Her funeral was yesterday. Her family is large and very connected in this community, so the turnout was huge. People came from all over Kenya. The ceremony took place in a field by their house and there were probably 500 people seated everywhere. A funeral is much different here - it lasts several hours (I was forewarned to go late so I wouldn't have to sit for so many hours). Probably 20-30 people got up to give speeches remembering E and her contribution to their lives. Songs were sung. Members of Parliament were even there. There was a viewing - much like at home. Then a sermon was given about how death is not final for those of us that know the Lord. Her casket was then driven up to their home and she was buried in a small plot of land by the home.
As I looked around, I couldn't help but be struck by the differences. It was more of a spectacle here. On the flipside, though, the way they do it here gives so many more people an opportunity to express to her family what she meant to them. What a testament to her life! All you had to do was look around and you could see that she was an amazing woman who touched all that she came into contact with. As I spoke with her husband, you could see the pain in his eyes and my heart broke. At the same time as his pain was evident, though, he said that he knew God was sovereign and that He would get them through this. I praise the Lord that even in the midst of such pain, He brings hope. Please remember E's family in your prayers as they struggle to recover from this loss.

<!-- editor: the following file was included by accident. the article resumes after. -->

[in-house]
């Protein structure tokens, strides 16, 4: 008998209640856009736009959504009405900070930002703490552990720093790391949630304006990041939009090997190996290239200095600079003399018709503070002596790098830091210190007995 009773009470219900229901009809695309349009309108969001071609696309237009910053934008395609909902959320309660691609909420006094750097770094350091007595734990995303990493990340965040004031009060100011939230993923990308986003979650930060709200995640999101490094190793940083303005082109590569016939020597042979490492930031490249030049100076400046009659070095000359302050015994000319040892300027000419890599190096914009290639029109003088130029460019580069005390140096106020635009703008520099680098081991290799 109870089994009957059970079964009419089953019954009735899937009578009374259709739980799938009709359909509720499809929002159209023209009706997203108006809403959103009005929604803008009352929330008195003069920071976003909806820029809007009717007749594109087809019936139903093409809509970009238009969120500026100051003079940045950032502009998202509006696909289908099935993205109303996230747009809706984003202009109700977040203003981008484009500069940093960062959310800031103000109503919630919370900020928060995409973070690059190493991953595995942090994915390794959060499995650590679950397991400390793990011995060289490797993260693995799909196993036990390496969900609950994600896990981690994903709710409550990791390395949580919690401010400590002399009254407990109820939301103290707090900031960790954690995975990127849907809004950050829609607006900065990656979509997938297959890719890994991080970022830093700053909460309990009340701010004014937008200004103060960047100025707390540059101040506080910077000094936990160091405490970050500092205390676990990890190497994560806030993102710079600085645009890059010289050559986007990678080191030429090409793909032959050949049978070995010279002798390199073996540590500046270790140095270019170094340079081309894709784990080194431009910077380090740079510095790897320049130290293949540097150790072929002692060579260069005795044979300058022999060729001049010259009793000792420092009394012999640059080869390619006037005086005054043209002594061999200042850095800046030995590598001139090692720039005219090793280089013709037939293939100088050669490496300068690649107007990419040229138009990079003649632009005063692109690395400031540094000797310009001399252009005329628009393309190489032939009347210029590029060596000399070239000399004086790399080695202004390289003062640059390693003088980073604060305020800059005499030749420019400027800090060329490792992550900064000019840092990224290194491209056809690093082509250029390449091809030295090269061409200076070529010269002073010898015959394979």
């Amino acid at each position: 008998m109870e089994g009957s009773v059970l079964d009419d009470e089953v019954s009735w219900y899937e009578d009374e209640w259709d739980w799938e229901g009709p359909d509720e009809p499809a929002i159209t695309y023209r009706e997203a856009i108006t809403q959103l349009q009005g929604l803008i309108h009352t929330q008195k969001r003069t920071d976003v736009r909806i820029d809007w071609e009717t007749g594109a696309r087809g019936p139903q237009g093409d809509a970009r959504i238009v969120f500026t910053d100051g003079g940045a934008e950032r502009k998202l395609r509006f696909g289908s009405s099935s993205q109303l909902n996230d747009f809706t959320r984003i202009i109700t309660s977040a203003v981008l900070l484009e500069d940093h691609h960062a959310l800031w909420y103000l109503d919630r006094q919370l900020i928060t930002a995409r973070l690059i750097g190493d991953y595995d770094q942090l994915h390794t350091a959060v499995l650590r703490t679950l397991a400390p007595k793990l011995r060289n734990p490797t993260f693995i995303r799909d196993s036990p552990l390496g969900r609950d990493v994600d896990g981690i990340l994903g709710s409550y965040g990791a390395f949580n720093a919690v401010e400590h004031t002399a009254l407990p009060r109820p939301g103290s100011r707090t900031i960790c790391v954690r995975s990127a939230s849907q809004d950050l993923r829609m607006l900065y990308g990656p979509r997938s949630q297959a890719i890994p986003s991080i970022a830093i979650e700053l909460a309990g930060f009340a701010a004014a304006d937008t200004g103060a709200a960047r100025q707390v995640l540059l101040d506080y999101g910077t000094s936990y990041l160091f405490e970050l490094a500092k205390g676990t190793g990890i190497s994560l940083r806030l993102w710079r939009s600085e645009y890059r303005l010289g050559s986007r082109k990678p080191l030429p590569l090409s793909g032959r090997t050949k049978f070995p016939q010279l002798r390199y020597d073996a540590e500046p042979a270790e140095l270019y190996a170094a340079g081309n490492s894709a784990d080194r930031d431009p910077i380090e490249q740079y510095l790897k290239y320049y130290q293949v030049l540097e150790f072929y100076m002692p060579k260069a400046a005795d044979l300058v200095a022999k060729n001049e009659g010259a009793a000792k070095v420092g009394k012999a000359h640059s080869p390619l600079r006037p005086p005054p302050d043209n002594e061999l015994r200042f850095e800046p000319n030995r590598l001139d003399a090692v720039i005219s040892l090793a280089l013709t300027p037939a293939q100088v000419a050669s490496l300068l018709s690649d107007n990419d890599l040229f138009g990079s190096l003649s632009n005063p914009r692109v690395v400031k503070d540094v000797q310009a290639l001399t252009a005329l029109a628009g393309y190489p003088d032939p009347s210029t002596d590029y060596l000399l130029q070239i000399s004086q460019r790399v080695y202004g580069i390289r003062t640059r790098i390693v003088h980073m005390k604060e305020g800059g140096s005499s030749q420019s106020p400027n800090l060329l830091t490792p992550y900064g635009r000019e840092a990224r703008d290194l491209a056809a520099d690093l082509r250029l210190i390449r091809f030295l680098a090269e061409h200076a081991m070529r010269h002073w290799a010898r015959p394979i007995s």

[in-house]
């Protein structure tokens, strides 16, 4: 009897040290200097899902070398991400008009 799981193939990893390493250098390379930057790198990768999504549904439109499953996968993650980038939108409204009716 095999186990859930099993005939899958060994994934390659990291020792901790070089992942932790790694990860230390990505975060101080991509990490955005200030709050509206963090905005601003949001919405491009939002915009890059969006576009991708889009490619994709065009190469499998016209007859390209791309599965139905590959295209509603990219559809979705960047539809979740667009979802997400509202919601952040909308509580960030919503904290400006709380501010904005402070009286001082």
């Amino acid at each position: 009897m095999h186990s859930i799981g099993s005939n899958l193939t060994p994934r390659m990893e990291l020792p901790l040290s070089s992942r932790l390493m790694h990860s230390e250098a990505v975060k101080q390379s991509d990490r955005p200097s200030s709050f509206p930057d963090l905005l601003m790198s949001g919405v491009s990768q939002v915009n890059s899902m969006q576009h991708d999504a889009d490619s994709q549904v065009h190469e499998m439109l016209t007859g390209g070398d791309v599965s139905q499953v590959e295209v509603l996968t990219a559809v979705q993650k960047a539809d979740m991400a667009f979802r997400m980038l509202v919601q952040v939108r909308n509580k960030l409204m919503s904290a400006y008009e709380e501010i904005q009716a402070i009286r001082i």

Tuesday, February 16, 2010

Mental Health Day

As I said in my last post, one of the great things about being at this
conference has been the time to network and fellowship with other
medical missionaries from all over the continent of Africa. Last
Friday, we (me, the 2 other OB/GYN's in the post-residency program,
and Stephany, a post-resident pediatrician) decided we needed what we
termed a mental health day in Nairobi. All of us have been facing
fatigue and emotional exhaustion at times and felt that we needed a
day to refresh.

So, we piled into Sara's car and headed off to Nairobi - to a
wonderful place (my new favorite place in Nairobi!) called Village
Market. It is a beautiful outdoor mall much like one I've been to in
San Diego. I felt like the little country bumpkin as we walked